(dpa) - Poland and Ukraine on Monday agreed on an ambitious oil transportation project in cooperation with a major US energy firm to connect Central Asian fields with European consumers.
Representatives for Sarmatia, a company jointly owned by the Ukrainian and Polish governments, and US-owned Granherne Ltd., a subsidiary of KBR Energy, signed contracts for the project in Warsaw.
Polish President Lech Kaczyski and Ukrainian President Viktor Yushchenko were on hand for the signing ceremony.
The development programme foresees the extension of a little-used trans-Ukrainian oil pipeline, to run from the Ukrainian Black Sea port Odessa, to the Polish Baltic port Gdansk.
An initial step in the development programme would be a Granherne evaluation of the state of Ukraine's pipeline system, and the investment necessary to bring it up to an international standard, Yushchenko said at a post-signing press conference.
An agreement detailing the scale of later investment and specific development planning to complete the pipeline is likely at an Polish- Ukrainian energy summit later this year, Kaczyski said.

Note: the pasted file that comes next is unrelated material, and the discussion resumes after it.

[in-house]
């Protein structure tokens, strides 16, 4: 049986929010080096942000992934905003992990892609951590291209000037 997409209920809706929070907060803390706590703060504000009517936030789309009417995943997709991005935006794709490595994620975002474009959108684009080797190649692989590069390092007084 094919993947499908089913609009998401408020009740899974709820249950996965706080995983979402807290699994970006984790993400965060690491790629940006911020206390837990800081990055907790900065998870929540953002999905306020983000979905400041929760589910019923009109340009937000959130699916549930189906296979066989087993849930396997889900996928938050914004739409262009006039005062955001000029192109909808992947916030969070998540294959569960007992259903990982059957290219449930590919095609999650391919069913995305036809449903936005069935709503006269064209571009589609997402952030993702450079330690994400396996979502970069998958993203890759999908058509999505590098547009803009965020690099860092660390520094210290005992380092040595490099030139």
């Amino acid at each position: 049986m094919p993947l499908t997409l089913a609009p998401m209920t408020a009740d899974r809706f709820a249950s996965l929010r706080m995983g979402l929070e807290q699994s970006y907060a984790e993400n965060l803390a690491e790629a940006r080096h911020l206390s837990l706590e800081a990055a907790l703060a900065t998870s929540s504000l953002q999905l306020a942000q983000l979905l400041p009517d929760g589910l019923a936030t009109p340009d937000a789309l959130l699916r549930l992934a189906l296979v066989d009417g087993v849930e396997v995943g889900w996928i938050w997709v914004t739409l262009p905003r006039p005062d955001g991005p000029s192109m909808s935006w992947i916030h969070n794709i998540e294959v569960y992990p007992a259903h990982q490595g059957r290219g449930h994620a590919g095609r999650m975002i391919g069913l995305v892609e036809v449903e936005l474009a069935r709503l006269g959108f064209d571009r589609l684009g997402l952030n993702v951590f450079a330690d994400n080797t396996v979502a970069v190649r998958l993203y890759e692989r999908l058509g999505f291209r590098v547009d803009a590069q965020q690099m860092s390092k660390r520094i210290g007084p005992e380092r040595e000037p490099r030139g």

The partially-built pipeline, designed to transport Caspian Sea crude expected to come on line in the coming decade to Poland and its neighbours, would if completed break current tight Russian control of Central Asian oil exports, as Central Asian crude oil currently must use Russian pipelines to reach Western markets.
The new link, called the Odessa-Brody-Plotsk-Gdansk pipeline, would bypass the Russian route by allowing Kazakhstan and Azerbaijan to transport oil to market across the Black Sea, via the Georgian port Poti by tanker to Ukraine's Yuzhny oil terminal, and onward via a pipeline across Ukraine and Poland to consumers.
The Ukrainian section of the line and the Yuzhny port terminal were completed in 2004. Currently the terminal is unused and only sections of the Ukrainian line is used, to augment pipelines shipping Russian oil, as Caspian product has not been forthcoming.
A multinational consortium including Polish Lithuanian, Georgian, and Azerbaijani shareholders has been working on the Polish section of the line since 2007, with little visible progress.
Granherne Ltd. was founded in London in 1984, and merged with Houston-headquartered MW Kellog in 1996. The firm was later controlled by US Halliburton and currently is a subsidiary of Houston-headquartered KBR Inc.
A Black Sea pipeline allowing the former Soviet republics Kazakhstan, Azerbaijan, Georgia to import oil and transport it onwards without Kremlin interference, has been talked by regional energy planners since the early 1990s.
Progress on the idea has been extremely slow, in part because of estimated 2 billion dollar price tag on the project, and because of questions as to whether oil shipped by pipeline then tanker and then pipeline again could compete with Russian oil transported to market through pipelines without transshipment.